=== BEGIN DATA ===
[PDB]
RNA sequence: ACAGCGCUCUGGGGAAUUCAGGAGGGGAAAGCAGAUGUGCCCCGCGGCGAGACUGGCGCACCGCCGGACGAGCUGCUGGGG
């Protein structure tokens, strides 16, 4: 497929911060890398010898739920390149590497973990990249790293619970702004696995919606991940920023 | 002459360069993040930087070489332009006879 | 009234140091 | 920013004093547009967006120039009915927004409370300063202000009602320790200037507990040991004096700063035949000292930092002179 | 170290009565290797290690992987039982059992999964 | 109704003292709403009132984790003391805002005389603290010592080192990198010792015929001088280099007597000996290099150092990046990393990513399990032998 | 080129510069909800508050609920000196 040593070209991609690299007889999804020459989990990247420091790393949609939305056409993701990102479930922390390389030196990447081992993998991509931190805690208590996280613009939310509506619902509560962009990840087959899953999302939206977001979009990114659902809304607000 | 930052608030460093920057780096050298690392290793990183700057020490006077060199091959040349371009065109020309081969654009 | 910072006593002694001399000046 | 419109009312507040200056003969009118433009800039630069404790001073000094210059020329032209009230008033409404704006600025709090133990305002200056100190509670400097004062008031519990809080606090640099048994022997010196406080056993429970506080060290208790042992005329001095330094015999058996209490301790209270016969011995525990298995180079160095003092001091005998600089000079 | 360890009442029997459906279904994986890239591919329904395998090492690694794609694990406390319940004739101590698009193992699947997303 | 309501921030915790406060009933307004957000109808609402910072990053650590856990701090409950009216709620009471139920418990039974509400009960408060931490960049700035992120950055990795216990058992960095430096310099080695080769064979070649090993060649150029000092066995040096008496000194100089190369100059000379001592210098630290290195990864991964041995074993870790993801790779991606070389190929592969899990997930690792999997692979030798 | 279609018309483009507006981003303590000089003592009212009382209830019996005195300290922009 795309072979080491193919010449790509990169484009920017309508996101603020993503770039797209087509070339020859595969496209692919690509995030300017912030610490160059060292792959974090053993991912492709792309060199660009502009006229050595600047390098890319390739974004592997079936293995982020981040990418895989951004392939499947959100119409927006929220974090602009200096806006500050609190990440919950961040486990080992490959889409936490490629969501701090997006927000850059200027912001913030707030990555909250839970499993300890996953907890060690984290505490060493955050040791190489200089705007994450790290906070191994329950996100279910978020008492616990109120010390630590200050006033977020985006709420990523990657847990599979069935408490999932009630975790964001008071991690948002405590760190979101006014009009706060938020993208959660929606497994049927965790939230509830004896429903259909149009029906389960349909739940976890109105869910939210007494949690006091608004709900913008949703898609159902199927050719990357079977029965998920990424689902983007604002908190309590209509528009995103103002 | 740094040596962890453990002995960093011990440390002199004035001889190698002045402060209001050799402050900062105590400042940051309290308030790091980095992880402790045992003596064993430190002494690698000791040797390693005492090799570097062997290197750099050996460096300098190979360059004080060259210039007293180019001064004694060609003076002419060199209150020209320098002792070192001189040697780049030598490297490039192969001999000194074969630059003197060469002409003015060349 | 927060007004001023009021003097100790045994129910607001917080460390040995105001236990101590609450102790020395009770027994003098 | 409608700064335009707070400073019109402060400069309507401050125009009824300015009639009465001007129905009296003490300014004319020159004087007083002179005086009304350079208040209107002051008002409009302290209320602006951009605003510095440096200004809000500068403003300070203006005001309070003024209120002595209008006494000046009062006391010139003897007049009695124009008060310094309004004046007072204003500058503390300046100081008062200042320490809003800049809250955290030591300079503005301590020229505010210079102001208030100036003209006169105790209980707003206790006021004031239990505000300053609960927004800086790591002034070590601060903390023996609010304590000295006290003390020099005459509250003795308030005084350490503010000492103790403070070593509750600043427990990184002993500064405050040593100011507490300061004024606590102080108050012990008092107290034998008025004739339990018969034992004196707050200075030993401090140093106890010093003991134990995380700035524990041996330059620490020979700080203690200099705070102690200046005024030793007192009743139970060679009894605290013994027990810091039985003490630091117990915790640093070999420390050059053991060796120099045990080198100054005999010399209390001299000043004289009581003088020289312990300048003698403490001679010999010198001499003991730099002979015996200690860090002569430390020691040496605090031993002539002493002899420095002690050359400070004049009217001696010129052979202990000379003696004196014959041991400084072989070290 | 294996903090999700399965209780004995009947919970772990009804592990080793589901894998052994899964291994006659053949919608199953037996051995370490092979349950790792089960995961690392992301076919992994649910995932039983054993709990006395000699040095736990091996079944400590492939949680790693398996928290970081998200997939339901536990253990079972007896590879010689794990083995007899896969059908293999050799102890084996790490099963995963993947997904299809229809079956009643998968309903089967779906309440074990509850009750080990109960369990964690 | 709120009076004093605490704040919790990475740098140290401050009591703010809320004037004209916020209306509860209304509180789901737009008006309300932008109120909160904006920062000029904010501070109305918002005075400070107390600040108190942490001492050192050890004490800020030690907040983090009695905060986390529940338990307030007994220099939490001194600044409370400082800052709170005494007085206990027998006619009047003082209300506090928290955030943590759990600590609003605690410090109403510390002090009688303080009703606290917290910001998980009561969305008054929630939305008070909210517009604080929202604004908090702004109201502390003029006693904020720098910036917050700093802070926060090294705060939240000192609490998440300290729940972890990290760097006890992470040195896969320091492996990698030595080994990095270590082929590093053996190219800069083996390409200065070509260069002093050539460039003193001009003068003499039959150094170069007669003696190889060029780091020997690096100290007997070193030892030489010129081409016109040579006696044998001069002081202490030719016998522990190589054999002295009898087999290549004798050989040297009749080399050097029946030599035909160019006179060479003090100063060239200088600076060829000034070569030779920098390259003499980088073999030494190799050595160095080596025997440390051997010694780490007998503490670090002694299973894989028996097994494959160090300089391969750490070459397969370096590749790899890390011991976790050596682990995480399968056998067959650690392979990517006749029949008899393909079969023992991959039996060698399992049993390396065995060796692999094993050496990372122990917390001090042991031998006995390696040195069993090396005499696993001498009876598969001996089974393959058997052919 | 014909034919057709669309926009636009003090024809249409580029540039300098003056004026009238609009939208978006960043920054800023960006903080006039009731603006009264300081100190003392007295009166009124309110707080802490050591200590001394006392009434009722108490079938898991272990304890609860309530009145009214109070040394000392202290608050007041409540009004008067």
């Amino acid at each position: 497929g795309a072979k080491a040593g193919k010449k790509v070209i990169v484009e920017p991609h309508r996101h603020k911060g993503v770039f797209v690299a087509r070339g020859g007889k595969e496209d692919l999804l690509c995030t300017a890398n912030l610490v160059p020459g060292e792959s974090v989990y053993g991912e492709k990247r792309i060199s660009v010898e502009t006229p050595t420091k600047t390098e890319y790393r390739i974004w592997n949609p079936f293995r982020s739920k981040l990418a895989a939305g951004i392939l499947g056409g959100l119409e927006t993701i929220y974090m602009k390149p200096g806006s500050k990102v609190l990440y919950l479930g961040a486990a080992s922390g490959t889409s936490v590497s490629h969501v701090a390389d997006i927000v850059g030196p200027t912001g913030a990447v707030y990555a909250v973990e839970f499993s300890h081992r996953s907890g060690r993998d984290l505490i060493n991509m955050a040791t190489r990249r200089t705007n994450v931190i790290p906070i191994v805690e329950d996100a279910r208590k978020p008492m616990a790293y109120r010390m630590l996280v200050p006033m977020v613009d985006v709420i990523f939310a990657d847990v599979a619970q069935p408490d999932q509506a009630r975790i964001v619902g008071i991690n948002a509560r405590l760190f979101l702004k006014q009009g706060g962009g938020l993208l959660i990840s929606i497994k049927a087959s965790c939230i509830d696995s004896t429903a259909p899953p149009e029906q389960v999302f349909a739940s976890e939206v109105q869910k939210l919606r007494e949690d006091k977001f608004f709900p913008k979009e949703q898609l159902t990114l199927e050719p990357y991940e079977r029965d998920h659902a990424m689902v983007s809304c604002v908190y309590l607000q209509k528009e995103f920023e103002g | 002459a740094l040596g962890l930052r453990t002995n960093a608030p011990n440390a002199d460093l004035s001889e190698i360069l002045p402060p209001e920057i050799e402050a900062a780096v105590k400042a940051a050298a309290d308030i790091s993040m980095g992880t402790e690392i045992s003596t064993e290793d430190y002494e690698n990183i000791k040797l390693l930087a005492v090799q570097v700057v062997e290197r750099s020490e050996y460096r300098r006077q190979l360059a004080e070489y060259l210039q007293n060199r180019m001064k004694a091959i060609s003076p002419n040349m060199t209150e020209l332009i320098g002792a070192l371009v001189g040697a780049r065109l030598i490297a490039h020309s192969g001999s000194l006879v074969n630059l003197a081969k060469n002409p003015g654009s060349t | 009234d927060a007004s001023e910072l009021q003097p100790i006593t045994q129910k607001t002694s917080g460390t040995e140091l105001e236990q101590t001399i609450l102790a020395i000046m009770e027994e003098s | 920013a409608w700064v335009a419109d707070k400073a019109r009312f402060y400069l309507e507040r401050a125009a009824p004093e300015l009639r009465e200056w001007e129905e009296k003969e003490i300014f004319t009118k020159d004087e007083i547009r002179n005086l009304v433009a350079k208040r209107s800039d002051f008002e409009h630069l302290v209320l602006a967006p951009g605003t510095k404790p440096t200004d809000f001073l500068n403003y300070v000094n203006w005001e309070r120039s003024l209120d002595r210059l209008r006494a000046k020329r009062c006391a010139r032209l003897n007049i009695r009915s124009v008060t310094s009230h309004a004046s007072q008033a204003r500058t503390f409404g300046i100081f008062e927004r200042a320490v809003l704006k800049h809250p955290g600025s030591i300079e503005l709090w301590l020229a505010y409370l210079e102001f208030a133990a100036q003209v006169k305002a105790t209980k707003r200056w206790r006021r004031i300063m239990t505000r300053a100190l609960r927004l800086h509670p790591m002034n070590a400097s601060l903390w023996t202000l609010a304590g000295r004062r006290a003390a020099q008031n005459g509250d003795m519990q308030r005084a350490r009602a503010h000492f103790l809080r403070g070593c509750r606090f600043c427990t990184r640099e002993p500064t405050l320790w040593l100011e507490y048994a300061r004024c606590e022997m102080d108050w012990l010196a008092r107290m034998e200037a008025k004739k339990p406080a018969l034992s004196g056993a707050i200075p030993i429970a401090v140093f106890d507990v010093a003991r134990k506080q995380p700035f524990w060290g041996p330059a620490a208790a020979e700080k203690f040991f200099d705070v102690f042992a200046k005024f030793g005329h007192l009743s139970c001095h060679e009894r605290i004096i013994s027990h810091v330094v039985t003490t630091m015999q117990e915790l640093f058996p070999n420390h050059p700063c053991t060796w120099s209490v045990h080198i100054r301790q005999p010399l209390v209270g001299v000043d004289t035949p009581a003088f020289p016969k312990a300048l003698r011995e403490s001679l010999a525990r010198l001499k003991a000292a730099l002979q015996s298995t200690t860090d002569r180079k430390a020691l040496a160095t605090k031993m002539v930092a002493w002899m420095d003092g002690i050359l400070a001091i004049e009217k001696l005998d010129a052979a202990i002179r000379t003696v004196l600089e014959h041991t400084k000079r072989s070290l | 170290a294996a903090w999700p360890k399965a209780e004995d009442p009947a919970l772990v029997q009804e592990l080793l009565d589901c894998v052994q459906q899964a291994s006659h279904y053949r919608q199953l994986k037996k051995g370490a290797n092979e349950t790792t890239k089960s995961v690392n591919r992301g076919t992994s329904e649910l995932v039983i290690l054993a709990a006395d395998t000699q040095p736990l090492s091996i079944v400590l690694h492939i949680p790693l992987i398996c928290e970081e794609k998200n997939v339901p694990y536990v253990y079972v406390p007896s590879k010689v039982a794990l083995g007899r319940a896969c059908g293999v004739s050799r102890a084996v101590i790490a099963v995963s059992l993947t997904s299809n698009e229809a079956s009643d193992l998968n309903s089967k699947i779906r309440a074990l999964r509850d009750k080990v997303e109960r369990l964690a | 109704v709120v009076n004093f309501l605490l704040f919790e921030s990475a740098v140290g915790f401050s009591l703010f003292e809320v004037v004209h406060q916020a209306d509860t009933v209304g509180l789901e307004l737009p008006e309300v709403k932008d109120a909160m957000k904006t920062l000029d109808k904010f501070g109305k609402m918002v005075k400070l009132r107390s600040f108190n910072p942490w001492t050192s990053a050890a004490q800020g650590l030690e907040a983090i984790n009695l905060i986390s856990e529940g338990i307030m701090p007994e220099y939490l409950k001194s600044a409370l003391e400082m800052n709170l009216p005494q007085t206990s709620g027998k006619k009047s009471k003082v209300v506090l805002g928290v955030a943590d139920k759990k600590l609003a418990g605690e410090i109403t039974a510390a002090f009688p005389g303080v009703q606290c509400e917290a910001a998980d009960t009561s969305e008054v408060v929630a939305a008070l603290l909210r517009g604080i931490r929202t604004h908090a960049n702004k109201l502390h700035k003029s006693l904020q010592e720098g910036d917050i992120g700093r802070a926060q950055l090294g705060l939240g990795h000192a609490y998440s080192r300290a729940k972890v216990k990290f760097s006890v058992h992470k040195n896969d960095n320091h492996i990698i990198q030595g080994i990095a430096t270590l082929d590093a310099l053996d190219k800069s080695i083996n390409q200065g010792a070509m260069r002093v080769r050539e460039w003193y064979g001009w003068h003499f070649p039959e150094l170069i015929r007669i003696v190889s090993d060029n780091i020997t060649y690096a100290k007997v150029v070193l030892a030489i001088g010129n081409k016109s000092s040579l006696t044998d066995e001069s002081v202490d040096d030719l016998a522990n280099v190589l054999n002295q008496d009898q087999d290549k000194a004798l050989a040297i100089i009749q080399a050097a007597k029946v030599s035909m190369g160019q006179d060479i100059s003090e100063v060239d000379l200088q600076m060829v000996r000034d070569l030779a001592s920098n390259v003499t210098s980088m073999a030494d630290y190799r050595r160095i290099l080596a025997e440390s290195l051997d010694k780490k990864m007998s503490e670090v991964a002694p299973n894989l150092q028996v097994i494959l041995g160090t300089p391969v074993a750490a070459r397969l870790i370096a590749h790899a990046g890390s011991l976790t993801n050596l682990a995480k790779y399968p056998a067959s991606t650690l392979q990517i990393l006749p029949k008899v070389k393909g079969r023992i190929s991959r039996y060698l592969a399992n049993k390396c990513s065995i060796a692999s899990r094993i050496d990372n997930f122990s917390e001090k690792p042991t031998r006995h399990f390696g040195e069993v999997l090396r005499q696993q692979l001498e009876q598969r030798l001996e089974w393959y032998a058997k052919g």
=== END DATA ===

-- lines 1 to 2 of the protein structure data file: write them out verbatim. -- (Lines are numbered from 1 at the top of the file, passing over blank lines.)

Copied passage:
[PDB]
RNA sequence: ACAGCGCUCUGGGGAAUUCAGGAGGGGAAAGCAGAUGUGCCCCGCGGCGAGACUGGCGCACCGCCGGACGAGCUGCUGGGG